The Design Educates Awards (DEAwards) recognize, showcase, and promote globally the best educational ideas and implementations of architecture and design. Design itself may provide an informative and educational layer that guides us through the increasing complexity of our environment. It can highlight specific possibilities and challenges, explain sociocultural factors and influences, or even outline new scenarios for future development. Each year, the esteemed panel of judges selects outstanding ideas and implementations in the categories of architectural design, product design, universal design, and responsive design.
Product: The Latest Architecture and News
The Design Educates Awards recognize, showcase, and promote globally the best ideas and implementations of architecture and design that can educate. The design itself may provide an informative and educational layer that guides us through the increasing complexity of our environment. The objects in our surroundings can communicate important values and guide us through desirable, positive practices.
At Archdaily, we make sure our community is well-informed on all things architecture. Whether it’s breaking news, upcoming events and competitions, built projects, or brand-new materials, our readers receive a selection of curated newsletters that fit their preferences.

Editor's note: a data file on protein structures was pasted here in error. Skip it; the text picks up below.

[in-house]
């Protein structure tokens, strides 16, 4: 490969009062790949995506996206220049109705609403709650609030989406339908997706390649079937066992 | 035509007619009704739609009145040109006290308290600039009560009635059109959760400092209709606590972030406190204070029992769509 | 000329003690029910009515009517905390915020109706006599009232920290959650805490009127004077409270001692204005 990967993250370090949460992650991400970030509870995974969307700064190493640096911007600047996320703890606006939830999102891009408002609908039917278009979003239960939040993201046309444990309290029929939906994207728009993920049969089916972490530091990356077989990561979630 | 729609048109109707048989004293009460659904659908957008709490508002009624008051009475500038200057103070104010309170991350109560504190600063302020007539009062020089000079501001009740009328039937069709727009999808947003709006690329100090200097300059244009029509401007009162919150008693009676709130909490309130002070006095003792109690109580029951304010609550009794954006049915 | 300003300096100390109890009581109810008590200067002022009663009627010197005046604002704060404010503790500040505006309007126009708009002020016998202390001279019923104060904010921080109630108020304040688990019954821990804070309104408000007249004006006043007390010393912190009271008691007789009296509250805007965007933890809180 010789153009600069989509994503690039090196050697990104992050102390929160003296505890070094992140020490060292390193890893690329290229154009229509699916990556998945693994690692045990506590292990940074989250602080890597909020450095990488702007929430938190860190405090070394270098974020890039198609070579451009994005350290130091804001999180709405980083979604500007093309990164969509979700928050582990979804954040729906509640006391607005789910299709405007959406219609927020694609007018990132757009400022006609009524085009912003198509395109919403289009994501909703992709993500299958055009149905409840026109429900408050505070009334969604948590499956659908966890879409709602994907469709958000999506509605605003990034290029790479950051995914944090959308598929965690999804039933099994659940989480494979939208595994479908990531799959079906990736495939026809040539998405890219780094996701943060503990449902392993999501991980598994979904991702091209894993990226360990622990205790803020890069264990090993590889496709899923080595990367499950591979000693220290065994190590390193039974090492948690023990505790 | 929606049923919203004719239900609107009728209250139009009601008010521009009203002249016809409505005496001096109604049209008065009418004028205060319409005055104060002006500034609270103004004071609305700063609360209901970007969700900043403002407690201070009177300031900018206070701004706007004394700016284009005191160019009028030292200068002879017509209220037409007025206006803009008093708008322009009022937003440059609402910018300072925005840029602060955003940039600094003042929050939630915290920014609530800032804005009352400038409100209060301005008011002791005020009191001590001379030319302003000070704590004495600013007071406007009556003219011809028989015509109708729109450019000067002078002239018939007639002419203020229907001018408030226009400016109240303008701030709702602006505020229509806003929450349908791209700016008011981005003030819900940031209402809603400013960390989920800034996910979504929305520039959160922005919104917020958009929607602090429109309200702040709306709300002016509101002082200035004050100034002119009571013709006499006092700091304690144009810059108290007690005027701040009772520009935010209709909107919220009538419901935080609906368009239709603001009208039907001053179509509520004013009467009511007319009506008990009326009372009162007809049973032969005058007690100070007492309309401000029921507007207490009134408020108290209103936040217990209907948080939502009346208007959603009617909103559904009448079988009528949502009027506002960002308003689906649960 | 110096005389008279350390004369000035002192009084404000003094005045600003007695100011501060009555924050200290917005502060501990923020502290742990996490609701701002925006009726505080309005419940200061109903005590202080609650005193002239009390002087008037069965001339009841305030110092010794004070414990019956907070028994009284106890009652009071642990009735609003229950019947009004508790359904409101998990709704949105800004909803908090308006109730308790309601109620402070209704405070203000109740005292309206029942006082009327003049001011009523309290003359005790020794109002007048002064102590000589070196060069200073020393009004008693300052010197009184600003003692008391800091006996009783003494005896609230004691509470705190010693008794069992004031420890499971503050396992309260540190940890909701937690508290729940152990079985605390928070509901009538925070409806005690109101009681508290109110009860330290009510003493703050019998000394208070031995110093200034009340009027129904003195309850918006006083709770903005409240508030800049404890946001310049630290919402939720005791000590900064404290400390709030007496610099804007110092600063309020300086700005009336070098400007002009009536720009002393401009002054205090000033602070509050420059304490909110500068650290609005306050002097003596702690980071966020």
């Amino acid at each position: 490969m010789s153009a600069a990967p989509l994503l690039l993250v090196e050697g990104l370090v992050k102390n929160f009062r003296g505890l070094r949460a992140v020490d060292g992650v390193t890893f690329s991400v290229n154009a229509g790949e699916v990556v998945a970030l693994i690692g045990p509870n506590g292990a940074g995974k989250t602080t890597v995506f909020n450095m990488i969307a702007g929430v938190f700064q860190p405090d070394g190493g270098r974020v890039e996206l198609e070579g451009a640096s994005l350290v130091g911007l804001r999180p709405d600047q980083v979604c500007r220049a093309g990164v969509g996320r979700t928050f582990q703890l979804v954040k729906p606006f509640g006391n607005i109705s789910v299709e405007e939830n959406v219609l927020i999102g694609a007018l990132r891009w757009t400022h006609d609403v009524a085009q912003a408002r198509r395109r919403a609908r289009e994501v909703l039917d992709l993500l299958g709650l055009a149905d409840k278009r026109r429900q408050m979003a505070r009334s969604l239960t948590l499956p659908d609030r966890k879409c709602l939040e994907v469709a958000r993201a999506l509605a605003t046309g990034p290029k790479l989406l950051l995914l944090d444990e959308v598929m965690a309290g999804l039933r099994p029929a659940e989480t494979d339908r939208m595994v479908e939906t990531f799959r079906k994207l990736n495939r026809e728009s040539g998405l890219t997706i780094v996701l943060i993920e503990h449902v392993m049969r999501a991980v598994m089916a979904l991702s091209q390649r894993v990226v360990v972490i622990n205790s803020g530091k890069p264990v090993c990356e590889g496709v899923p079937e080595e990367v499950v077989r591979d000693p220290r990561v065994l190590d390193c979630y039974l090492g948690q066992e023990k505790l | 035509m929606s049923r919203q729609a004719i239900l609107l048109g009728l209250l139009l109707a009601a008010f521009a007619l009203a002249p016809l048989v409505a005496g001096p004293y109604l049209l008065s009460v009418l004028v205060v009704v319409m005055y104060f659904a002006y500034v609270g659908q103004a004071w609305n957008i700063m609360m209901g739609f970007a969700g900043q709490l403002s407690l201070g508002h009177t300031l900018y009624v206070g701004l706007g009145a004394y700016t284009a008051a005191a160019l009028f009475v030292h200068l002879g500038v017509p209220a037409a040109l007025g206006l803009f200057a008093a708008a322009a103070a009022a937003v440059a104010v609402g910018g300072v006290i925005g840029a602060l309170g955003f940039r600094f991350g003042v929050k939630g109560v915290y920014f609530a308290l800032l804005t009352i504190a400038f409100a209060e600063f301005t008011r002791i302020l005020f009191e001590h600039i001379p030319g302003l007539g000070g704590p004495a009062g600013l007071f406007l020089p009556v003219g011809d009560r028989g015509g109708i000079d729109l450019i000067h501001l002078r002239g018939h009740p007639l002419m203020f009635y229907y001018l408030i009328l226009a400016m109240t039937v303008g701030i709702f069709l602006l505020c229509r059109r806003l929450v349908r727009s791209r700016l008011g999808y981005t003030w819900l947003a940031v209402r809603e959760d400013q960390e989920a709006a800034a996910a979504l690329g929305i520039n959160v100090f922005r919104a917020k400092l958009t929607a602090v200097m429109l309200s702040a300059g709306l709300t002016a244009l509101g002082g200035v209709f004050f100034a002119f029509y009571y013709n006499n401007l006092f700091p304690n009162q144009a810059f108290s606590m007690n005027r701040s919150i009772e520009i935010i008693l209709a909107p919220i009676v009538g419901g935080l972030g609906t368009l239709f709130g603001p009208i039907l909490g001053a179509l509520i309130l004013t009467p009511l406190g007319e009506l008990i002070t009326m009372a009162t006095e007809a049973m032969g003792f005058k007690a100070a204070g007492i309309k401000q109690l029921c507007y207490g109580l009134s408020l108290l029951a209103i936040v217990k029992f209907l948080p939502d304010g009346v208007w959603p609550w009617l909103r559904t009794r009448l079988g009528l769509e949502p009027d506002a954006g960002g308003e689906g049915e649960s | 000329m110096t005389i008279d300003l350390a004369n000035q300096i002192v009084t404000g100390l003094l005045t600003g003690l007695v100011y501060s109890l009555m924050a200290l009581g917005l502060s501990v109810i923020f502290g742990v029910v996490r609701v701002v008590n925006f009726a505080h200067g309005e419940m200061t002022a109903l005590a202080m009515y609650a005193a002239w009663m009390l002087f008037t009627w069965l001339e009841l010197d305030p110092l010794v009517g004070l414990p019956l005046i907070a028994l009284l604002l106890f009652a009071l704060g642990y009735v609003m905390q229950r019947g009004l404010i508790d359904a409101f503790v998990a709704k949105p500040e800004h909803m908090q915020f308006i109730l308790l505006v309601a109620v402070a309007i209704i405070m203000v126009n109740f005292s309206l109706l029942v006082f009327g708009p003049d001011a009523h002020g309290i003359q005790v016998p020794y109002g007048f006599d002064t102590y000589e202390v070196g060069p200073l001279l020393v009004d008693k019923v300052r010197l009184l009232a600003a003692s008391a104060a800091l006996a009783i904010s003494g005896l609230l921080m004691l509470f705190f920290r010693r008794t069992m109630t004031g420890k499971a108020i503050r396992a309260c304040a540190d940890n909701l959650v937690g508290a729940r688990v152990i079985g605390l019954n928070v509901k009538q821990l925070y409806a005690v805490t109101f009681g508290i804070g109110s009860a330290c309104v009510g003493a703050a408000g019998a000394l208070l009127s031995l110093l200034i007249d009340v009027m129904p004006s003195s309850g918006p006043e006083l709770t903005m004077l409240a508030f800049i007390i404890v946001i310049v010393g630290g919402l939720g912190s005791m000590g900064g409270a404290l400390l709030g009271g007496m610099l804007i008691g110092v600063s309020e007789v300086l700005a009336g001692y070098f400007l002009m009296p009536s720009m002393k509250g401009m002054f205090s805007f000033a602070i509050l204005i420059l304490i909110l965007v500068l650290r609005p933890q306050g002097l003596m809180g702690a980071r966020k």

As you may know, things aren't going too well for mother earth. With challenges like deforestation, fires, pollution, and even methane from cows we are facing an uphill battle against climate change.
One of the simplest, and possibly most effective, methods to reverse the damage is to plant trees, billions of them. According to the respected Science Journal, "The restoration of forested land at a global scale could help capture atmospheric carbon and mitigate climate change."
This is no easy task and will require hundreds of millions of people to plant trees in their front yards, backyards, patios, open land, businesses, cities,
Zaha Hadid Architects have released images of their latest project, a sculptural billboard named for its location in Kensington, London. The project, a collaboration between the late Zaha Hadid and partner Patrik Schumacher, marks the firm’s first direct foray into advertising.